the question is the susceptibility to remedies of each individual. Kent discusses this and states that only ‘enough medicine must be given to establish order’. In this he possible refers to the fact that individual people will react differently to potencies to support their vital force strength to bring about homeostasis and cure the disease in question. He continues to describe the fact that some people may have slow reactions to remedies, thus slowing the process of healing down if doses are repeated and conversely some people with a high susceptibility to remedies can have adverse reactions to repeated doses. Here one can see the ethos of Homeopathy being echoed in Kent’s writing, that of Hahnemann’s first and second aphorisms, ‘the sole mission of the physician is to cure rapidly, gently and permanently’.
The remedy selection itself is of high importance in ensuring that the similimum is achieved by effective case taking, rubric selection and repertorisation in order to ensure the holistic aspects of patient case picture and symptomatology that resonates with the individual’s vital force a cure can be achieved in the least harmful and quickest way. The similimum itself is key to the aspect of susceptibility, predisposition and inheritance as Yasgur describes it as ‘the remedy that most closely corresponds to the totality of symptoms. The one, that when found is always curative.’ However, it is not just the remedy picture within the similimum that needs to be taken into consideration. The energetic picture of the patient needs to be carefully considered in relation in potency selection. As discussed individuals are susceptible of two levels, one being the disease and one being the remedy itself. Here the homeopath, when taking the case needs to carefully assess the potency of the symptoms present, the energy of the miasmatic taint and the pathology of disease to facilitate the direction to cure of the patient through the similimum matching in all aspects with correct potency selection to gently direct the cure without possibility of aggravation or prolonged suffering with a potency that is too high or too low.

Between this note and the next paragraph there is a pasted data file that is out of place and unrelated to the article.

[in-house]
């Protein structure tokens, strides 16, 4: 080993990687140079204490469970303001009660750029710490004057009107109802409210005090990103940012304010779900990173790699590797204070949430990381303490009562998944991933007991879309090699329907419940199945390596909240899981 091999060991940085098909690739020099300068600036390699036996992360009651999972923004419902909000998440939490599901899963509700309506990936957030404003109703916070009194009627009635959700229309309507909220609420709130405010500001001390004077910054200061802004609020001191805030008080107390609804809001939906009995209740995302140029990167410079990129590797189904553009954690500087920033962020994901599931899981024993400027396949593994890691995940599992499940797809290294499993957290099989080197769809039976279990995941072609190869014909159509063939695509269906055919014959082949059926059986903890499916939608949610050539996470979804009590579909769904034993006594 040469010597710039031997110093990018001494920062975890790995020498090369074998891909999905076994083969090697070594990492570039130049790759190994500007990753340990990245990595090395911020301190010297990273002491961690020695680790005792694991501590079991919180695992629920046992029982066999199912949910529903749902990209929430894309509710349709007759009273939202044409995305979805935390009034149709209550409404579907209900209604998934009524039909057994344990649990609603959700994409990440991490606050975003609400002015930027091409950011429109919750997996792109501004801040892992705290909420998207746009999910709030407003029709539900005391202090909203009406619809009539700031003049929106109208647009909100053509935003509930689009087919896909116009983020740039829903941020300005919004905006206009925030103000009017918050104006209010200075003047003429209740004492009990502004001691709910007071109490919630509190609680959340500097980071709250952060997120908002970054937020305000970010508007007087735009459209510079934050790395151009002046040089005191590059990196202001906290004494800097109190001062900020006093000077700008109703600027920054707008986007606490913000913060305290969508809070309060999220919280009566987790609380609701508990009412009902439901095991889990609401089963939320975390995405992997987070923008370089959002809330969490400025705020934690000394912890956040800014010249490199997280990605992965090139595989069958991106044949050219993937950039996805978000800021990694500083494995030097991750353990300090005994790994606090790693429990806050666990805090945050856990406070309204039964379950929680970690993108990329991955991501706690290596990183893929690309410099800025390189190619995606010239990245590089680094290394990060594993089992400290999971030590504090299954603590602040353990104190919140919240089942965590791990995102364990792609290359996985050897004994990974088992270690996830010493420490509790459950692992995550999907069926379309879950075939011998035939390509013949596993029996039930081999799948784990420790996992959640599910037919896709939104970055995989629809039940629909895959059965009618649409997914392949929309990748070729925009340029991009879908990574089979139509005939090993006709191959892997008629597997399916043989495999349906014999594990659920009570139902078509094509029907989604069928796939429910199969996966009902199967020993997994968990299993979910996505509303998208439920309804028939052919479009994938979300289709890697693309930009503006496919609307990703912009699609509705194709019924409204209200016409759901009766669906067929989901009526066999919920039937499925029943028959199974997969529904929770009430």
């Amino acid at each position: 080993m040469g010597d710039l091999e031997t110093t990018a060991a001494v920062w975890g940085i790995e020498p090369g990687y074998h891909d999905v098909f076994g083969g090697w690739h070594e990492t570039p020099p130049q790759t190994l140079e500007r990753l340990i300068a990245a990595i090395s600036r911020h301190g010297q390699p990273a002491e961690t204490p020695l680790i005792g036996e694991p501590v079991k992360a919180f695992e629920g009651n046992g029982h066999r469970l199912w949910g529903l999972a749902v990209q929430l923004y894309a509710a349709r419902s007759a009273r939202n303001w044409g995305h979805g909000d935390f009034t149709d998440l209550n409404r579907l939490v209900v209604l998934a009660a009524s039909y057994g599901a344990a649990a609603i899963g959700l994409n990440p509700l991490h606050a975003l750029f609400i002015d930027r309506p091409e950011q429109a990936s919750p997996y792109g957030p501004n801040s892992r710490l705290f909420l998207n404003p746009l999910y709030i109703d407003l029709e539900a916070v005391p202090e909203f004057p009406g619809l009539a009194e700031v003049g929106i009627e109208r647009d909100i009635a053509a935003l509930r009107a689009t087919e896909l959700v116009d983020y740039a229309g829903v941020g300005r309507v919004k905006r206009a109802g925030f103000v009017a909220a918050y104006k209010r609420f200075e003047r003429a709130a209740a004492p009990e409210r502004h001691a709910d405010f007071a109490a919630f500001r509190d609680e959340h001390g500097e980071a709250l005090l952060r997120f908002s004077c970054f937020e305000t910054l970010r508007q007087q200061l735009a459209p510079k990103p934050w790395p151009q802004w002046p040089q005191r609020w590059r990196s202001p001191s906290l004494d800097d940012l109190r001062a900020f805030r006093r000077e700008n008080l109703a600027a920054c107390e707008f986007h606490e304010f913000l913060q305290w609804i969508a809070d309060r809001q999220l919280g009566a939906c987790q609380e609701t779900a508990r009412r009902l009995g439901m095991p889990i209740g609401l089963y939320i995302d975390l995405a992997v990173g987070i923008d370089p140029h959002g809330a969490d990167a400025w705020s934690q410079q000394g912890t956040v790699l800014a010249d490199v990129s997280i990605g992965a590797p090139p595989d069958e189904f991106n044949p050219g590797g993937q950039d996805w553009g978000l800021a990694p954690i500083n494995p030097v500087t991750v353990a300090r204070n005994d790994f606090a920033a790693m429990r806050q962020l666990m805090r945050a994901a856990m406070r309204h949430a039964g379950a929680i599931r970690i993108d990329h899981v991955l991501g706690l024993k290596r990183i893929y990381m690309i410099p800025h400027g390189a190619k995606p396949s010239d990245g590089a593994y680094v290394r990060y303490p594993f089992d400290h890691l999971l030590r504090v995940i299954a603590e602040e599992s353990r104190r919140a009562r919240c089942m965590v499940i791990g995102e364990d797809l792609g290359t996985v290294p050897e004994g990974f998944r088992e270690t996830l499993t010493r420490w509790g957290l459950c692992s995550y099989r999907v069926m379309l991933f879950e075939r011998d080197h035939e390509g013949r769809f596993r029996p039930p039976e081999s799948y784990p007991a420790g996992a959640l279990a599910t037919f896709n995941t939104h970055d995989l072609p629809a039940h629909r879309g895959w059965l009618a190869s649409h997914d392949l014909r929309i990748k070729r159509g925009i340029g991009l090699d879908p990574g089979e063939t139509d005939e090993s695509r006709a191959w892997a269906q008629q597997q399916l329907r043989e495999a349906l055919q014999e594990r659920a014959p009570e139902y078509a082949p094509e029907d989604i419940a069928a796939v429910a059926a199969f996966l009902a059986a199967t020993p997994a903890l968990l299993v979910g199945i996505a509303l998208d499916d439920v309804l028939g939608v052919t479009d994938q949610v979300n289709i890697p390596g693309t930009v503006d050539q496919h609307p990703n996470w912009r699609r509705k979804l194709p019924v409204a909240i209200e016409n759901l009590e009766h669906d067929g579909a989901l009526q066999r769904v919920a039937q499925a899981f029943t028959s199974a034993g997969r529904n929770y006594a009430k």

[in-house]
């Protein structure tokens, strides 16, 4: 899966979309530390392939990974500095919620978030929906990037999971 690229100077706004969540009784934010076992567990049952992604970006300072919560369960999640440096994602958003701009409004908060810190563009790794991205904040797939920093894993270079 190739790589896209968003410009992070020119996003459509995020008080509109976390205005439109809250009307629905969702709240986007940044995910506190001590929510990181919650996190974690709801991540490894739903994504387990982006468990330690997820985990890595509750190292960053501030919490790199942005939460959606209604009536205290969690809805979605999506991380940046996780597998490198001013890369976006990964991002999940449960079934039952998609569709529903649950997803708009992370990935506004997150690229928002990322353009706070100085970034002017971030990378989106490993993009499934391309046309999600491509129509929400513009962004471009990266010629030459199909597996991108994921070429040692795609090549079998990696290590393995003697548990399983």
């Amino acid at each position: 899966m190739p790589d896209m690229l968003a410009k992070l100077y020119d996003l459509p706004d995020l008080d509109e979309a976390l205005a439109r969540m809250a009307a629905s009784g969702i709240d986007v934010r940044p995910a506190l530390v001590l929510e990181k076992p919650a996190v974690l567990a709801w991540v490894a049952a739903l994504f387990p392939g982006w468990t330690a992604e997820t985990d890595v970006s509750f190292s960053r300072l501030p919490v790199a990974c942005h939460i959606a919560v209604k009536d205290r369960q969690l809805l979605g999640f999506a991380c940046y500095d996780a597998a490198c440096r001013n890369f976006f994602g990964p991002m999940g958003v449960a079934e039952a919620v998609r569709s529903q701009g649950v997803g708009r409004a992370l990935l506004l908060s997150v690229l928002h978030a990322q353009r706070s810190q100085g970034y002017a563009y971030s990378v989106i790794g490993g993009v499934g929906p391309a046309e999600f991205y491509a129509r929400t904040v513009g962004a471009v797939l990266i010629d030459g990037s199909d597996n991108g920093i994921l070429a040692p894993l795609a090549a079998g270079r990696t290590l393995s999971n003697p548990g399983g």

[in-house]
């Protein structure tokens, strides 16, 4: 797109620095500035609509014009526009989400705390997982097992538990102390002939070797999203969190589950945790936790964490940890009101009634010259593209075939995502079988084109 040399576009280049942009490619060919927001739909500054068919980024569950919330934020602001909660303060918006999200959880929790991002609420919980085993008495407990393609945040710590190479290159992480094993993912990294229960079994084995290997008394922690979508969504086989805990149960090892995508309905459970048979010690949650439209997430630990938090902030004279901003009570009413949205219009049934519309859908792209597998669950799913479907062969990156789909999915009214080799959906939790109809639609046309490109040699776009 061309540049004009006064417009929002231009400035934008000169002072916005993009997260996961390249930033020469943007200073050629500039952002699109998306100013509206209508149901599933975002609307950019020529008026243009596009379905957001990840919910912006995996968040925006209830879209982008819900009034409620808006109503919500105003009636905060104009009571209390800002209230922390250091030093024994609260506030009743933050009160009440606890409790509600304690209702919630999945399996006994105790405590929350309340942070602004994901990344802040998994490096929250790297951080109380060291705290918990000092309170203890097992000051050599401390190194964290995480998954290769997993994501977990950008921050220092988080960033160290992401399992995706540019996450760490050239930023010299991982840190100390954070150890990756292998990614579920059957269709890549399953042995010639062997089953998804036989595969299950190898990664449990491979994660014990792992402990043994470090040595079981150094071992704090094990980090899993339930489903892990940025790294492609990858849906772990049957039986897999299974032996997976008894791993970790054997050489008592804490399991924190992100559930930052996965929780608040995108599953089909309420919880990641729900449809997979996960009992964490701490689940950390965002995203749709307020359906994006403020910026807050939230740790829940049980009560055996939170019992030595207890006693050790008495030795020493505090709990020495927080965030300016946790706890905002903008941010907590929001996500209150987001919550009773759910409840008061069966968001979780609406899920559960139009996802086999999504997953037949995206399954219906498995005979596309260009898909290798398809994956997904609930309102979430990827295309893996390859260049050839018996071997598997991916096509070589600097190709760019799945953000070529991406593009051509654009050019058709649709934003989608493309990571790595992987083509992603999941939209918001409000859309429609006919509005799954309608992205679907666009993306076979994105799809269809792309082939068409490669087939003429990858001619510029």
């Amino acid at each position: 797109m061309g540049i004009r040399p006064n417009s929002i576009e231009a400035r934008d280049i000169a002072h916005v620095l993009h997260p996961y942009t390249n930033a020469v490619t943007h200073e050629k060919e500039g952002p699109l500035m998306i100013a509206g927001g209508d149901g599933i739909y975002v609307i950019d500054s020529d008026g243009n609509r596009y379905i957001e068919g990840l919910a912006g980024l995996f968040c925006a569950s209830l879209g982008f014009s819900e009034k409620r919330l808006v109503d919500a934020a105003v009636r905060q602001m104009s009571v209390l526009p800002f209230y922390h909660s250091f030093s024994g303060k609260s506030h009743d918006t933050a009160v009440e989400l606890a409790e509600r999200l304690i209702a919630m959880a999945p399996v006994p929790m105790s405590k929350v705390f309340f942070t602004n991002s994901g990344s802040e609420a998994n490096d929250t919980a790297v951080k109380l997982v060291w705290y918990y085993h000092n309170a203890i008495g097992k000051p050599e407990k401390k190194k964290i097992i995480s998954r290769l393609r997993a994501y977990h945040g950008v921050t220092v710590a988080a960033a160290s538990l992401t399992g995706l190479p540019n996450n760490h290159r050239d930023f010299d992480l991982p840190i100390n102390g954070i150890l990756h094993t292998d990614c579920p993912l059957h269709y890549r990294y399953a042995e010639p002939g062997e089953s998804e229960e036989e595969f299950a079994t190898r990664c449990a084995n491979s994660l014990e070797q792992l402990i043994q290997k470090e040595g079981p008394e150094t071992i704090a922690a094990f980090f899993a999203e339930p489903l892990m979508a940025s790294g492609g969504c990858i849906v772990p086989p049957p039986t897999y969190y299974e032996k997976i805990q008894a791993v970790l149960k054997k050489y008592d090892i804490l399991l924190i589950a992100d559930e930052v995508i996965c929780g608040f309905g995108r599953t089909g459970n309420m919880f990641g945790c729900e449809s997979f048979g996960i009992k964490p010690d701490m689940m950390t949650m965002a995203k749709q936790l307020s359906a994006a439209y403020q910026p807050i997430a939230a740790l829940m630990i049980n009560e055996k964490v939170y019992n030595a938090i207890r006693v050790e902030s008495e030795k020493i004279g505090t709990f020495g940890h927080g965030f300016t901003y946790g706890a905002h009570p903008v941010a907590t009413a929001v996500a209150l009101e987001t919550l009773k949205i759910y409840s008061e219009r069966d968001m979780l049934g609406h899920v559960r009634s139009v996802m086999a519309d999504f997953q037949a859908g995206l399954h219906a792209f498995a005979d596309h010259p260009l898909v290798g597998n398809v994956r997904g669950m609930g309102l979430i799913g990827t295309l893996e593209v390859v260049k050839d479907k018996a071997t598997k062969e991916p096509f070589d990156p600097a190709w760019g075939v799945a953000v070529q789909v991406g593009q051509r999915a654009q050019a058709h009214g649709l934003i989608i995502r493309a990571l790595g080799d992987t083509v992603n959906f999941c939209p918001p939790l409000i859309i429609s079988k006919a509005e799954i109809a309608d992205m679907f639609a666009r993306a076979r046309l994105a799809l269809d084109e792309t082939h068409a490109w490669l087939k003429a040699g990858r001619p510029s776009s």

Hahnemann, discusses an example of how the patient remedy selection, curative approach and miasmatic influence in the organon in an example where he highlights the symptoms disappearing but later returning on a deeper level. Here he asserted that failing to match the remedy and potency to the exact similimum and underlying miasm did fully bring about the cure he and the patient were looking for.
Taking the highlighted philosophical information into consideration it can be argued that susceptibility, inheritance and predisposition are inter-dependable in relation to homeopathic case taking, prescribing and treatment. The modus operandi of the similimum is to act upon the vital force to bring about a homeostasis within the miasmatic taint, predisposition and susceptibility of a patient in order to cure the disease(s) being experienced. However, the challenge is find the similimum on all levels so the remedy can perform the gentle miracles that is the true essence of homeopathy.